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G.R. No. 190324, June 06, 2018
PHILIPPINE PORTS AUTHORITY, Petitioner,
v.
THE CITY OF DAVAO, SANGGUNIANG PANGLUNGSOD NG DAVAO CITY, CITY MAYOR OF DAVAO CITY, CITY TREASURER OF
DAVAO CITY, CITY ASSESSOR OF DAVAO CITY, AND CENTRAL BOARD OF ASSESSMENT APPEALS (CBAA), Respondents.

Facts:

On June 17, 2004, the Philippine Ports Authority received a letter from the City Assessor of Davao for the assessment and collection of real property taxes
against its administered properties. It appealed the assessment to the Local Board of Assessment Appeals, who received it on September 6, 2004. While the
case was pending, the City of Davao posted a notice of sale of delinquent real properties, including the three (3) properties subject of this case, namely,
1) the quay covered by Tax Declaration No. E-04-09-063842; 2) the parcel of land with Tax Declaration No. E-04-09-092572; and 3) the administrative
building under Tax Declaration No. E-04-09-090803.6

The Local Board of Assessment Appeals dismissed the Philippine Ports Authority's appeal for having been filed out of time, and for its lack of jurisdiction on
the latter's tax exemption. The Philippine Ports Authority appealed before the Central Board of Assessment Appeals, but this appeal was denied. Thus, it filed
an appeal with the Court of Tax Appeals.

The Philippine Ports Authority claimed that it did not receive any warrant of levy for the three (3) properties which were sold to respondent City of Davao, or
any notice that they were going to be auctioned. It was informed that it had one (1) year from the date of registration of the sale within which to redeem the
properties by paying the taxes, penalties, and incidental expenses, plus interest at the rate of 2% per month on the purchase price.

Thus, it filed a petition for certiorari with the Court of Appeals, arguing that the City of Davao's taxation of its properties and their subsequent auction and
sale to satisfy the alleged tax liabilities were without or in excess of its jurisdiction and contrary to law. It argued that it had no other speedy and adequate
remedy except to file a petition for certiorari with the Court of Appeals.

While the petition was pending with the Court of Appeals, the Court of Tax Appeals promulgated a decision, granting the Philippine Ports
Authority's appeal, ordering that its properties and buildings in the site are EXEMPT from real estate tax imposed by Davao City, and voiding all the real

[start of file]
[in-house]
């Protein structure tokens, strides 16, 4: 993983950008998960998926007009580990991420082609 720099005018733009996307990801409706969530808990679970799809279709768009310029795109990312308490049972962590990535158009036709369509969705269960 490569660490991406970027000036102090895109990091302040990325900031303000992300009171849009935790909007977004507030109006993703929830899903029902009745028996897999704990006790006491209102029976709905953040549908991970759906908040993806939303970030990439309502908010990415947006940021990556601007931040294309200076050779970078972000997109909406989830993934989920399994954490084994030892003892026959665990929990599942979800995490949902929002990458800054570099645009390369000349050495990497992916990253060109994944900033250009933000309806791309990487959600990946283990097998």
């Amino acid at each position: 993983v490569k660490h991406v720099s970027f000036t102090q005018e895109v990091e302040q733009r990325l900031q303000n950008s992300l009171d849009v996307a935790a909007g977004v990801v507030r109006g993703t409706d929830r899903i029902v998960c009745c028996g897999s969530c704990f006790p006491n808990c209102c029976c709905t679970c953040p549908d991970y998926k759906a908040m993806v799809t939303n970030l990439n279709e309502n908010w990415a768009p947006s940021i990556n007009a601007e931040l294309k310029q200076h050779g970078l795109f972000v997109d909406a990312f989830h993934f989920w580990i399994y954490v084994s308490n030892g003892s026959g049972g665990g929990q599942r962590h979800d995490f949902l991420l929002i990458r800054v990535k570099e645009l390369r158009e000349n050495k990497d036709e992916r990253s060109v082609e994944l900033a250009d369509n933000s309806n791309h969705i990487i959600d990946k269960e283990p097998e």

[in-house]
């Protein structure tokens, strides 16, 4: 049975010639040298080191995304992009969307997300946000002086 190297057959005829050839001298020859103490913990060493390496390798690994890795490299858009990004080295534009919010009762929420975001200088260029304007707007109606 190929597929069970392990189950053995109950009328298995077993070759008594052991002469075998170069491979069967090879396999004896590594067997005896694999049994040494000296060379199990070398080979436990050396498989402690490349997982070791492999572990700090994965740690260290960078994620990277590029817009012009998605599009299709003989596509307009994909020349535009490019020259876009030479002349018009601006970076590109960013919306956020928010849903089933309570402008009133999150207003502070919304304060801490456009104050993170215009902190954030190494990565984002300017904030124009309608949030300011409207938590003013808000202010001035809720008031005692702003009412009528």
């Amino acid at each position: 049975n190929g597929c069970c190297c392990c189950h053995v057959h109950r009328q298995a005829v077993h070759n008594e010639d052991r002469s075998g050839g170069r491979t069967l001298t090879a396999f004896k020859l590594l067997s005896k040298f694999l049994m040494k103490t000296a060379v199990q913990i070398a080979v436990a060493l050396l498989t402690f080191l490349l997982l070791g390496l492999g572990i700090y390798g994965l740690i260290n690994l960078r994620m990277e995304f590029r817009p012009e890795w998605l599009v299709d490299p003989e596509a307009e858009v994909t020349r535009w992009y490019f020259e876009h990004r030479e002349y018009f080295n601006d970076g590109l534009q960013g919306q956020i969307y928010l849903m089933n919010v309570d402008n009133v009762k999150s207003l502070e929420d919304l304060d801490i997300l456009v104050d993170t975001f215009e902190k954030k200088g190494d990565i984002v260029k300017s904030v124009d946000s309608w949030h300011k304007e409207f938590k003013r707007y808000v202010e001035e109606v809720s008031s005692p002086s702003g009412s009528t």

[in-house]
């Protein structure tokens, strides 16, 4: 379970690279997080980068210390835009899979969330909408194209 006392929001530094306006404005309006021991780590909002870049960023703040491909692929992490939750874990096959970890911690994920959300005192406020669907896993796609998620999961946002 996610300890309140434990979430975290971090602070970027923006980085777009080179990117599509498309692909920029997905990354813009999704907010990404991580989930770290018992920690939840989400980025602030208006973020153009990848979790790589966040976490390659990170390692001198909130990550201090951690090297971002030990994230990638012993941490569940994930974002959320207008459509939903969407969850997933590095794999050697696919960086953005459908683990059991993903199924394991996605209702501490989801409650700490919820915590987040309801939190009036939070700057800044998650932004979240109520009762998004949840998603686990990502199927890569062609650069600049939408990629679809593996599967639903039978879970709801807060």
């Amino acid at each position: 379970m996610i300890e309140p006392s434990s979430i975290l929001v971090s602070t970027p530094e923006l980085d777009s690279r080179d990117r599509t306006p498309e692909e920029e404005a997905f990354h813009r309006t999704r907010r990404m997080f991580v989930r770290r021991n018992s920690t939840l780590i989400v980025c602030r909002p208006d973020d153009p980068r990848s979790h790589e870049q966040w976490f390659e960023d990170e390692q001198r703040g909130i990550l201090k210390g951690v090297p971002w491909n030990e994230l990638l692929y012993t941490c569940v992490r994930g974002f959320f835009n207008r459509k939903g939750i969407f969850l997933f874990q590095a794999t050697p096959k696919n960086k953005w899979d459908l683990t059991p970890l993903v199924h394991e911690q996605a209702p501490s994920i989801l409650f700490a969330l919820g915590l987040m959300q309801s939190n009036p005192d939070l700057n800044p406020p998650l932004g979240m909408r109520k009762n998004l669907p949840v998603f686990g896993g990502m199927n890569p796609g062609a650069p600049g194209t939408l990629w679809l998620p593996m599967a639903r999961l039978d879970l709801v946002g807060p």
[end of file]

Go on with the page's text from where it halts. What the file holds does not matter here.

estate tax assessments issued by Davao City on such properties.

Thereafter, the Court of Appeals dismissed the petition, and held that the Court of Tax Appeals had exclusive jurisdiction to determine the matter and
said that the Philippine Ports Authority "should have applied for the issuance of writ of injunction or prohibition before the Court of Tax Appeals." It further
found the petition dismissible on the ground that the Philippine Ports Authority committed forum shopping, as the petition raised the same facts and issues as in
its appeal before the Court of Tax Appeals. Hence, CA upheld the authority of Davao City in taxing, auctioning, and selling PPA’s properties to satisfy the
latter’s real property tax liabilities.

Thus, PPA filed a petition for review under Rule 45 before the SC, assailing CA’s decision.

Petitioner argues that it did not commit forum shopping, asserting that the only element of forum shopping present as between the appeals filed before the
Court of Tax Appeals and the Court of Appeals is identity of parties. Its arguments regarding the jurisdiction of the Court of Appeals are inscrutable but appear
to maintain that the Court of Appeals has jurisdiction on the basis of urgency. It also avers that the Court of Appeals erred when it "ruled, declared and
upheld the authority" of respondent City of Davao to tax, auction, and sell its properties. It points out that the Supreme Court has held that as a
government instrumentality, its properties cannot be taxed by local government.

Respondents insist that forum shopping exists, considering that the elements of litis pendentia were present when the case was filed with the Court of Appeals.
On the question of the propriety of the imposition of tax on petitioner's properties, respondents claim that there was an error in the Court of Tax Appeals
Decision. Thus, while they maintain that this case is not the proper case to rectify the error of the Court of Tax Appeals, they ask that this Court lay down a
jurisprudential pronouncement on the real property tax treatment of petitioner's properties.

ISSUES:

1. Whether or not the Court of Appeals had jurisdiction to issue the injunctive relief prayed for by PPA.
2. Whether or not the PPA committed a violation of the rules against forum shopping when it filed the case to CA.

HELD:

1. NO. CA had no jurisdiction to issue the injunctive relief prayed for by PPA.

In real property tax cases such as this, the remedy of a taxpayer depends on the stage in which the local government unit is enforcing its authority to impose real
property taxes. Moreover, as jurisdiction is conferred by law, reference must be made to the law when determining which court has jurisdiction over a case, in
relation to its factual and procedural antecedents.

Petitioner has failed to cite any law supporting its contention that the Court of Appeals has jurisdiction over this case. On the other hand, Section 7, paragraph